Are high-income earners more resistant to returning to the office?

time lapse photo of people walking through an office
Photo by Getty Images

Heads of organizations trying to get remote employees to return to the office may have a special challenge when it comes to their high-paid managers, according to new research by a Northeastern network science professor.

In the first paper published by Northeastern’s Network Science Institute program in London, associate professor Riccardo Di Clemente and co-authors analyzed time-space mobility changes during COVID in the U.K.

The article published in Nature Human Behaviour  shows that in later stages of the COVID lockdown or “soft lockdowns,” people earning a high income from employment, such as those holding managerial positions, experienced less temporal mobility—meaning they were less likely to leave their homes during the day for work and were more likely to be employed remotely.

headshot of Riccardo Di Clemente
Riccardo Di Clemente. Courtesy photo

The researchers looked at anonymized cell phone data to create a mathematical model of changes in people’s mobility across time and space.

“We didn’t do a survey. This is from passive data collection,” Di Clemente says.

They also applied census data to see how that information related to rural versus urban geographic areas as well as high- and low-income areas, he says. 

“These metrics can be very useful to understand new changes (in mobility patterns).”

Lockstep before lockdown

High-income workers have the leverage to negotiate more for remote work, Di Clemente says. 

“They are the ones that can actually change their synchronicity,” he says, adding that part of that workforce “might never come back” to physical offices full time.

Researchers included maps that have the U.K. lighting up in red (for spatial dimensions) and blue (for temporal dimensions). The picture before the pandemic shows commuters in synchronous lockstep—leaving homes for the same amount of time at approximately the same time every day.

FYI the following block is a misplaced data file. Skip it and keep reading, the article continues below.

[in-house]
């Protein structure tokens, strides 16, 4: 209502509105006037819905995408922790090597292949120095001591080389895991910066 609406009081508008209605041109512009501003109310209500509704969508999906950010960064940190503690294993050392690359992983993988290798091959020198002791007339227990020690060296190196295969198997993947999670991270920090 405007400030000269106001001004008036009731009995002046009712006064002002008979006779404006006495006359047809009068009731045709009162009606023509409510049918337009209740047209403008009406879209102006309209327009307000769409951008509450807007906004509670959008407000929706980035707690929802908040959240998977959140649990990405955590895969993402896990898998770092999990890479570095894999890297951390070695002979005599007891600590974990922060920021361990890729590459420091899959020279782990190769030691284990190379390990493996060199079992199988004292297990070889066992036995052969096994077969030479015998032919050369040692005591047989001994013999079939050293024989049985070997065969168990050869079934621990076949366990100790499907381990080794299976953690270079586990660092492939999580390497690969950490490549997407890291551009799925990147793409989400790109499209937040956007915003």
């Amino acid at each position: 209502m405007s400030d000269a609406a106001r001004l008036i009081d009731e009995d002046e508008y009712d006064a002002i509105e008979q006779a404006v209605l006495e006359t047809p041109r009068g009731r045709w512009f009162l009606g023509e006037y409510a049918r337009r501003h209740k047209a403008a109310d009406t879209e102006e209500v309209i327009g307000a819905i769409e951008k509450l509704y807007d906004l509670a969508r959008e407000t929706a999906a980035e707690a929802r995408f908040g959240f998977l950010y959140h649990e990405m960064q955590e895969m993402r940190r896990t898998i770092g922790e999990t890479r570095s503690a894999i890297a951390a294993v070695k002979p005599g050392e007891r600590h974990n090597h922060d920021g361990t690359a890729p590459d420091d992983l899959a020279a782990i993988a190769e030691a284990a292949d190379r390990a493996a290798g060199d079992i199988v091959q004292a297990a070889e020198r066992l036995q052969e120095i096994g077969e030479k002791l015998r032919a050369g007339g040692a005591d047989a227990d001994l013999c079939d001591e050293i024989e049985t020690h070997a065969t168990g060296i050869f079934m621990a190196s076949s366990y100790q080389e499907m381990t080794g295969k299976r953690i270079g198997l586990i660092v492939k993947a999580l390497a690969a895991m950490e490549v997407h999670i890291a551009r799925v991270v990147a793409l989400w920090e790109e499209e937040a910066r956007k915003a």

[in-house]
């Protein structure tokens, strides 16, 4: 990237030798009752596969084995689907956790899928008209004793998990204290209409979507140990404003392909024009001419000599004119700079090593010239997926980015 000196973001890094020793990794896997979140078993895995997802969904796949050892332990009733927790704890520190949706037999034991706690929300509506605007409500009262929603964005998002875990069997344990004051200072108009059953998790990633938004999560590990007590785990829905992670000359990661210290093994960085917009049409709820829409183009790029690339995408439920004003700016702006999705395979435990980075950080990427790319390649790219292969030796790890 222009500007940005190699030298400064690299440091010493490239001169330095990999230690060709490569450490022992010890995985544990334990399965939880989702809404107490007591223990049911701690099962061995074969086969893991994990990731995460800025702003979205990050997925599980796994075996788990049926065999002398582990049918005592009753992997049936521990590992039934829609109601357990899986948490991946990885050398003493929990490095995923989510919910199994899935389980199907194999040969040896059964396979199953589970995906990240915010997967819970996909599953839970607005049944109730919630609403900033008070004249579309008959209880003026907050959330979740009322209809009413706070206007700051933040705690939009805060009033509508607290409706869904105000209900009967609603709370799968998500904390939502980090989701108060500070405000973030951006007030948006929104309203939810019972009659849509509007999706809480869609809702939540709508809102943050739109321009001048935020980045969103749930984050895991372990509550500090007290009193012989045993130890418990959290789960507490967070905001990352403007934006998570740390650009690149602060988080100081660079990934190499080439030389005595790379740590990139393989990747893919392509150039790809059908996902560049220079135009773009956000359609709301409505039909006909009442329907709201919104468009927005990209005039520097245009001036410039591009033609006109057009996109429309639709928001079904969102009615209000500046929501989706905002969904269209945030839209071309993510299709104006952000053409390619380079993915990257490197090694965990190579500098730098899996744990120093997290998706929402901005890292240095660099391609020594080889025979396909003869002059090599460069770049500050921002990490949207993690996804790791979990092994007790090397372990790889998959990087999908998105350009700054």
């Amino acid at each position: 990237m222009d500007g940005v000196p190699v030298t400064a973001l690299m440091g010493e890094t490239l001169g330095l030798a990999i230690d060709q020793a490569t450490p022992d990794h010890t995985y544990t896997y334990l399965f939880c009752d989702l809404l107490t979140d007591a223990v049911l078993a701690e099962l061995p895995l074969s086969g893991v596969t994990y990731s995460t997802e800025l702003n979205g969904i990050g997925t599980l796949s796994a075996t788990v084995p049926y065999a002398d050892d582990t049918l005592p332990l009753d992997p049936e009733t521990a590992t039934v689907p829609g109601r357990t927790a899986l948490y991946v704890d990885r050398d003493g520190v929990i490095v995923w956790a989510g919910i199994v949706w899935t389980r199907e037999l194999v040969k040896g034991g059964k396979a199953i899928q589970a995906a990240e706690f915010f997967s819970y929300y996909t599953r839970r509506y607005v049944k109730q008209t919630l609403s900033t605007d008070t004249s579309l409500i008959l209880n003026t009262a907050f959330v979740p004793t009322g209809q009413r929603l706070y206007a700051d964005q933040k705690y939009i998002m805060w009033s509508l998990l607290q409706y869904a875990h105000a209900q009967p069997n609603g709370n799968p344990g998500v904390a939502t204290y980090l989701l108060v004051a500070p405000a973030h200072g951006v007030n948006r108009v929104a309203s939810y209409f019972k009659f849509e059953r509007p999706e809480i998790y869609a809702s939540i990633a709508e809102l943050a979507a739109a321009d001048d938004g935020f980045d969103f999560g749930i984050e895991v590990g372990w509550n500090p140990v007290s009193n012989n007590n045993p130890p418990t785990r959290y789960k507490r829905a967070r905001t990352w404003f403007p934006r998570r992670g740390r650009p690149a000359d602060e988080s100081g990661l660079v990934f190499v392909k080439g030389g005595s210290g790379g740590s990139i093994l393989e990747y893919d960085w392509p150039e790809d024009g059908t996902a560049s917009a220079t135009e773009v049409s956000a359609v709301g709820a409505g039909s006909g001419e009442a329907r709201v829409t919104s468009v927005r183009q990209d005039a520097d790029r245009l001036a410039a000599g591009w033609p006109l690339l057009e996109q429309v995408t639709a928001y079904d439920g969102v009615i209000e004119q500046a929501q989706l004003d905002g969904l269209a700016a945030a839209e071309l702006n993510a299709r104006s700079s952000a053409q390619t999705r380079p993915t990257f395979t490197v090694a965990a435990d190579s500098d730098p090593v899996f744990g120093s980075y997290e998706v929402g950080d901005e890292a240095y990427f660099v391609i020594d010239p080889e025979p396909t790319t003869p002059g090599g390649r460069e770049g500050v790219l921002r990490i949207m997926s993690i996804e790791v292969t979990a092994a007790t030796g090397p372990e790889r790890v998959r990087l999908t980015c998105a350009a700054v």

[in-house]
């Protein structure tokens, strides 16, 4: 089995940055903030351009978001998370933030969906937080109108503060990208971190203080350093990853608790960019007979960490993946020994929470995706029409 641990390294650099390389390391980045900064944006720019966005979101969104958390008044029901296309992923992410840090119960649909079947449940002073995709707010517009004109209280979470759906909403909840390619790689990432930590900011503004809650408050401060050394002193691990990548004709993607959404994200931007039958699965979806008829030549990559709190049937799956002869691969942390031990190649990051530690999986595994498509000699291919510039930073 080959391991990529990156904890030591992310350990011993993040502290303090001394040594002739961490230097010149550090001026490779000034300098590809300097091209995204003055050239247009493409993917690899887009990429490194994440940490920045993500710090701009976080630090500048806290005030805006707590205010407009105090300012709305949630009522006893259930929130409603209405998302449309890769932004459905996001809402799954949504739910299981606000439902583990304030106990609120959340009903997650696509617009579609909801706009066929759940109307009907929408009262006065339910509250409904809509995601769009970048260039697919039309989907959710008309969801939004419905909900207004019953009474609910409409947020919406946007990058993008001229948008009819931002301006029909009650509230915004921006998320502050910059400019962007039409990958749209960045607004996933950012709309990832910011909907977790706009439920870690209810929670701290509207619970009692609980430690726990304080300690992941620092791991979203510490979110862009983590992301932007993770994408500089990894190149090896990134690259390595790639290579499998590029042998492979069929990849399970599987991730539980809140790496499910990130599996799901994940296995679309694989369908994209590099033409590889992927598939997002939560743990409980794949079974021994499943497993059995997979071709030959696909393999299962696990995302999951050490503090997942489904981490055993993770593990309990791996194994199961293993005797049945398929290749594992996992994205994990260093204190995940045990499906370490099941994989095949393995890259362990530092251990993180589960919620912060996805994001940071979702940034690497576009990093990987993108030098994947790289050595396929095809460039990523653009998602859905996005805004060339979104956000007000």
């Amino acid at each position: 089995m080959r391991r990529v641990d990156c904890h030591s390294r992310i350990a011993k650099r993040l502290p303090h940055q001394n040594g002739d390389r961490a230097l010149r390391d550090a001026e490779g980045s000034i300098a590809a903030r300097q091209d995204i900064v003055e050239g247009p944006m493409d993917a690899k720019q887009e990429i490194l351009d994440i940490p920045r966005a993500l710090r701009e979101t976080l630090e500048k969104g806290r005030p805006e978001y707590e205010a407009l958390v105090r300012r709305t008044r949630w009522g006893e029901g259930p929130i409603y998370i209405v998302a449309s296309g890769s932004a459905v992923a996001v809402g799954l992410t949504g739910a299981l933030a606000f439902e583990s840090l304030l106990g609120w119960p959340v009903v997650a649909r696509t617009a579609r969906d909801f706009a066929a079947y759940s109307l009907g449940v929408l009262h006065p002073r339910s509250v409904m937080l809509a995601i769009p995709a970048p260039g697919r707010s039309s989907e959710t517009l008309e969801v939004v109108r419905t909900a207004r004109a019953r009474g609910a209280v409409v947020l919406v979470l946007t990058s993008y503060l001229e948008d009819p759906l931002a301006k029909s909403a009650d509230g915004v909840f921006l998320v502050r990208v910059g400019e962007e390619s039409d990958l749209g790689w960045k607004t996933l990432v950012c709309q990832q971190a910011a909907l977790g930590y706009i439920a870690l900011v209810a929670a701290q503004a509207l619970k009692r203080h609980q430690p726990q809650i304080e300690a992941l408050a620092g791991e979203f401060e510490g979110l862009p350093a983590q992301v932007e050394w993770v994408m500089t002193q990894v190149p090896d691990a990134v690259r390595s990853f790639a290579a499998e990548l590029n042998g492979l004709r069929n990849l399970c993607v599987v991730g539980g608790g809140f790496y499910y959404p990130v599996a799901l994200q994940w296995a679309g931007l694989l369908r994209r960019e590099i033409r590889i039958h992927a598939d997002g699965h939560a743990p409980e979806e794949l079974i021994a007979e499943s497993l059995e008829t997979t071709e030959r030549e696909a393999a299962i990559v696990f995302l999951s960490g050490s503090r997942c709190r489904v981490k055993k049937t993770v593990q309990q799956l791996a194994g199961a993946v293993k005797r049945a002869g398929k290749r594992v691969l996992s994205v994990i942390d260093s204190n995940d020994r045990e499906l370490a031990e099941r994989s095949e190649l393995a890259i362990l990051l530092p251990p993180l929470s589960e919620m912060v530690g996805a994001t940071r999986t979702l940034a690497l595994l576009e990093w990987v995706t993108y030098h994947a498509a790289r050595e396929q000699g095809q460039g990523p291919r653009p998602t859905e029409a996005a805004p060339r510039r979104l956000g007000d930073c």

During the first, most restrictive part of the lockdown, nearly everybody stayed home. 

Eventually people started venturing out to walk in the park or grocery shop, displaying a different time and space synchronicity from working, Di Clemente says.

Areas housing more essential workers showed that a number of people still left home for over seven hours, indicating they were going to places of employment, says Di Clemente, who worked with data provider Spectus on the research.

But people in high-income areas continued to go out for shorter periods of time even as the lockdown eased, he says.

Researchers checked activity levels in parks and found it coincided with those timeframes, indicating that people in high-income areas were leaving their homes for leisure activity, not work. 

Rural picture different

The picture looked different in rural areas where farmlands abound, Di Clemente says.

Farmers and other rural workers stuck to their schedules in those areas, he says. 

“They wake up at 4 a.m. and come back at 5 p.m. People were moving more or less the same,” Di Clemente says.

“But spatial mobility was still limited,” he says. People in rural areas couldn’t go to the city for shopping or marketing purposes, for instance.

The research shows that the future may include changes in commuting patterns, job locations and eventually how cities are structured, Di Clemente says. 

“Some people are starting to change the way they perceive the city,” he says.

Northeastern expanded its world leading Network Science Institute to the university’s campus in London this summer in a move to establish a new European hub in the fast-growing research field of network science.

As part of the expansion, the university has recruited a team of researchers, including Di Clemente, to join its faculty in the United Kingdom.

Northeastern officials say the group hails from some of the best academic institutions in Europe and their work will help scale the university’s network science research globally, particularly in the areas of human health and global security.

Cynthia McCormick Hibbert is a Northeastern Global News reporter. Email her at or contact her on Twitter @HibbertCynthia.